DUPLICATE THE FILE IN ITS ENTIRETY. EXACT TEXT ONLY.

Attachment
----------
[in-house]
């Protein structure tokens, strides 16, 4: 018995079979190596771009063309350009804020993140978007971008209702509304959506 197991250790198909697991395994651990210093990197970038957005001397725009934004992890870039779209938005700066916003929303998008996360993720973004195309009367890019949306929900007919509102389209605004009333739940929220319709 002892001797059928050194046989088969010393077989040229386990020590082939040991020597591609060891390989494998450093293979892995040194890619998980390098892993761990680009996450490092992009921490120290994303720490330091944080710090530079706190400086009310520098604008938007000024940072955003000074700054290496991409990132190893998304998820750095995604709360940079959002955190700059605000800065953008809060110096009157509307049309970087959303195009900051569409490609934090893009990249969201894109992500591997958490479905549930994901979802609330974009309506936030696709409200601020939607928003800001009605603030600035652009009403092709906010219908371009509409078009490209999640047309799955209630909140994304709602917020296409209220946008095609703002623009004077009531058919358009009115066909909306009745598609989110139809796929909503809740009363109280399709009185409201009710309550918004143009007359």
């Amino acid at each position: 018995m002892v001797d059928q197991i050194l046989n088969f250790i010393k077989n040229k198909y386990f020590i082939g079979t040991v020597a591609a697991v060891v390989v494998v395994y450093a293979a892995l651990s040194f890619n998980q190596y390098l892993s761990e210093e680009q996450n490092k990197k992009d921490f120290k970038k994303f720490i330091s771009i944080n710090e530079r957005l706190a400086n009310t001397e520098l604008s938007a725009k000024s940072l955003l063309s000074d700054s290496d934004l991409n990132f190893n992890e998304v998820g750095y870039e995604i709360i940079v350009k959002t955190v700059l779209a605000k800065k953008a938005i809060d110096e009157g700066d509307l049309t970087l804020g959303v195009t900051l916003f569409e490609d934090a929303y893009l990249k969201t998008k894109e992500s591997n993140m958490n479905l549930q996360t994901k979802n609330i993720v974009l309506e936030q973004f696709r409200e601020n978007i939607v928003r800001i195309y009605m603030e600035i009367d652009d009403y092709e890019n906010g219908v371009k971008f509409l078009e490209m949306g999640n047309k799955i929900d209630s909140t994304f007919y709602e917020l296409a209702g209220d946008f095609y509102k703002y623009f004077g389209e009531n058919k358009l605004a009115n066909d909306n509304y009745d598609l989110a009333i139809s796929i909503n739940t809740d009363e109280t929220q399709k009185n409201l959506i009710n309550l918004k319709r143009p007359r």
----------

[in-house]
């Protein structure tokens, strides 16, 4: 018995079979190596771009063309350009804020993140978007971008209702509304959506 197991250790198909697991395994651990210093990197970038957005001397725009934004992890870039779209938005700066916003929303998008996360993720973004195309009367890019949306929900007919509102389209605004009333739940929220319709 002892001797059928050194046989088969010393077989040229386990020590082939040991020597591609060891390989494998450093293979892995040194890619998980390098892993761990680009996450490092992009921490120290994303720490330091944080710090530079706190400086009310520098604008938007000024940072955003000074700054290496991409990132190893998304998820750095995604709360940079959002955190700059605000800065953008809060110096009157509307049309970087959303195009900051569409490609934090893009990249969201894109992500591997958490479905549930994901979802609330974009309506936030696709409200601020939607928003800001009605603030600035652009009403092709906010219908371009509409078009490209999640047309799955209630909140994304709602917020296409209220946008095609703002623009004077009531058919358009009115066909909306009745598609989110139809796929909503809740009363109280399709009185409201009710309550918004143009007359």
């Amino acid at each position: 018995m002892v001797d059928q197991i050194l046989n088969f250790i010393k077989n040229k198909y386990f020590i082939g079979t040991v020597a591609a697991v060891v390989v494998v395994y450093a293979a892995l651990s040194f890619n998980q190596y390098l892993s761990e210093e680009q996450n490092k990197k992009d921490f120290k970038k994303f720490i330091s771009i944080n710090e530079r957005l706190a400086n009310t001397e520098l604008s938007a725009k000024s940072l955003l063309s000074d700054s290496d934004l991409n990132f190893n992890e998304v998820g750095y870039e995604i709360i940079v350009k959002t955190v700059l779209a605000k800065k953008a938005i809060d110096e009157g700066d509307l049309t970087l804020g959303v195009t900051l916003f569409e490609d934090a929303y893009l990249k969201t998008k894109e992500s591997n993140m958490n479905l549930q996360t994901k979802n609330i993720v974009l309506e936030q973004f696709r409200e601020n978007i939607v928003r800001i195309y009605m603030e600035i009367d652009d009403y092709e890019n906010g219908v371009k971008f509409l078009e490209m949306g999640n047309k799955i929900d209630s909140t994304f007919y709602e917020l296409a209702g209220d946008f095609y509102k703002y623009f004077g389209e009531n058919k358009l605004a009115n066909d909306n509304y009745d598609l989110a009333i139809s796929i909503n739940t809740d009363e109280t929220q399709k009185n409201l959506i009710n309550l918004k319709r143009p007359r």